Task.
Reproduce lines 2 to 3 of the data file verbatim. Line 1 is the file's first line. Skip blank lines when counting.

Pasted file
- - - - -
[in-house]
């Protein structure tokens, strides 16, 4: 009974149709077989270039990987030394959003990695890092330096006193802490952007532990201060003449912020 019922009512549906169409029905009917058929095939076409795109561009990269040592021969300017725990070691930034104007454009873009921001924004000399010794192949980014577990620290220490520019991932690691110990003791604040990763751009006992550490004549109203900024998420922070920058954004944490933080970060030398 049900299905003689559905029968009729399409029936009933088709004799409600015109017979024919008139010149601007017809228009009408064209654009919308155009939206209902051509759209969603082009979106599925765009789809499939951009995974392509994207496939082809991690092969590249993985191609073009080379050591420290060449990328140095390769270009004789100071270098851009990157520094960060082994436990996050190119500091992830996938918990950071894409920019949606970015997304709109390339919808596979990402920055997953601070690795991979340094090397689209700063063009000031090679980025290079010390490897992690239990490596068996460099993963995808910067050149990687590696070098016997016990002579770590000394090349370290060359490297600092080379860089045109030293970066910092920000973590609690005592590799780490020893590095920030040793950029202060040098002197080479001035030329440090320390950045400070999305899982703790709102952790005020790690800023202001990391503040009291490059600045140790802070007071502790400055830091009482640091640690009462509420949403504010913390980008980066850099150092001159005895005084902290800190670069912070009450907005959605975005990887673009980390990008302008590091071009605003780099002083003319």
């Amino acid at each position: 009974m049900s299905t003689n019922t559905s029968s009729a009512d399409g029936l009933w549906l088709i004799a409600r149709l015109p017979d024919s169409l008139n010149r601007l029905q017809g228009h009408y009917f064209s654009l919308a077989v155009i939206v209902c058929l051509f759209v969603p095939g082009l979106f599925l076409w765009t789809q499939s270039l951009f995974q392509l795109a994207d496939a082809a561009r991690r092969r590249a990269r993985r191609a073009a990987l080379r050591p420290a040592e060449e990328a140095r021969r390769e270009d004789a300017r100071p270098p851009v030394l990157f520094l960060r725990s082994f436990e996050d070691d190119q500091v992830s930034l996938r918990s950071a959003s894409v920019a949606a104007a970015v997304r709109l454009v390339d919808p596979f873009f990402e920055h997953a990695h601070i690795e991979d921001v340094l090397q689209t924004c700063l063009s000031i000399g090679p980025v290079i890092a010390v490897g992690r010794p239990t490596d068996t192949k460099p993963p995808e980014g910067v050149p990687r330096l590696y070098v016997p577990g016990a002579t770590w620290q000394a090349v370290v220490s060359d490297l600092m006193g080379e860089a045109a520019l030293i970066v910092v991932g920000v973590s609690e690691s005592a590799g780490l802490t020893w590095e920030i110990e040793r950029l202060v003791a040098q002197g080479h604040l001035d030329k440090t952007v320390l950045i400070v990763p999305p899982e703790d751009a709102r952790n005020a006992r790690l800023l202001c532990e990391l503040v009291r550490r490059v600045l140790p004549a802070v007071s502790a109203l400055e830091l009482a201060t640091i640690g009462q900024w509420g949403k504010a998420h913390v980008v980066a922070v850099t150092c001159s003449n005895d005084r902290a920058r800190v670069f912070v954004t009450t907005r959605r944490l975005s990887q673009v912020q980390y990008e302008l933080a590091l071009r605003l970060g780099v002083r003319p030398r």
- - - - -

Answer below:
């Protein structure tokens, strides 16, 4: 009974149709077989270039990987030394959003990695890092330096006193802490952007532990201060003449912020 019922009512549906169409029905009917058929095939076409795109561009990269040592021969300017725990070691930034104007454009873009921001924004000399010794192949980014577990620290220490520019991932690691110990003791604040990763751009006992550490004549109203900024998420922070920058954004944490933080970060030398 049900299905003689559905029968009729399409029936009933088709004799409600015109017979024919008139010149601007017809228009009408064209654009919308155009939206209902051509759209969603082009979106599925765009789809499939951009995974392509994207496939082809991690092969590249993985191609073009080379050591420290060449990328140095390769270009004789100071270098851009990157520094960060082994436990996050190119500091992830996938918990950071894409920019949606970015997304709109390339919808596979990402920055997953601070690795991979340094090397689209700063063009000031090679980025290079010390490897992690239990490596068996460099993963995808910067050149990687590696070098016997016990002579770590000394090349370290060359490297600092080379860089045109030293970066910092920000973590609690005592590799780490020893590095920030040793950029202060040098002197080479001035030329440090320390950045400070999305899982703790709102952790005020790690800023202001990391503040009291490059600045140790802070007071502790400055830091009482640091640690009462509420949403504010913390980008980066850099150092001159005895005084902290800190670069912070009450907005959605975005990887673009980390990008302008590091071009605003780099002083003319």
């Amino acid at each position: 009974m049900s299905t003689n019922t559905s029968s009729a009512d399409g029936l009933w549906l088709i004799a409600r149709l015109p017979d024919s169409l008139n010149r601007l029905q017809g228009h009408y009917f064209s654009l919308a077989v155009i939206v209902c058929l051509f759209v969603p095939g082009l979106f599925l076409w765009t789809q499939s270039l951009f995974q392509l795109a994207d496939a082809a561009r991690r092969r590249a990269r993985r191609a073009a990987l080379r050591p420290a040592e060449e990328a140095r021969r390769e270009d004789a300017r100071p270098p851009v030394l990157f520094l960060r725990s082994f436990e996050d070691d190119q500091v992830s930034l996938r918990s950071a959003s894409v920019a949606a104007a970015v997304r709109l454009v390339d919808p596979f873009f990402e920055h997953a990695h601070i690795e991979d921001v340094l090397q689209t924004c700063l063009s000031i000399g090679p980025v290079i890092a010390v490897g992690r010794p239990t490596d068996t192949k460099p993963p995808e980014g910067v050149p990687r330096l590696y070098v016997p577990g016990a002579t770590w620290q000394a090349v370290v220490s060359d490297l600092m006193g080379e860089a045109a520019l030293i970066v910092v991932g920000v973590s609690e690691s005592a590799g780490l802490t020893w590095e920030i110990e040793r950029l202060v003791a040098q002197g080479h604040l001035d030329k440090t952007v320390l950045i400070v990763p999305p899982e703790d751009a709102r952790n005020a006992r790690l800023l202001c532990e990391l503040v009291r550490r490059v600045l140790p004549a802070v007071s502790a109203l400055e830091l009482a201060t640091i640690g009462q900024w509420g949403k504010a998420h913390v980008v980066a922070v850099t150092c001159s003449n005895d005084r902290a920058r800190v670069f912070v954004t009450t907005r959605r944490l975005s990887q673009v912020q980390y990008e302008l933080a590091l071009r605003l970060g780099v002083r003319p030398r």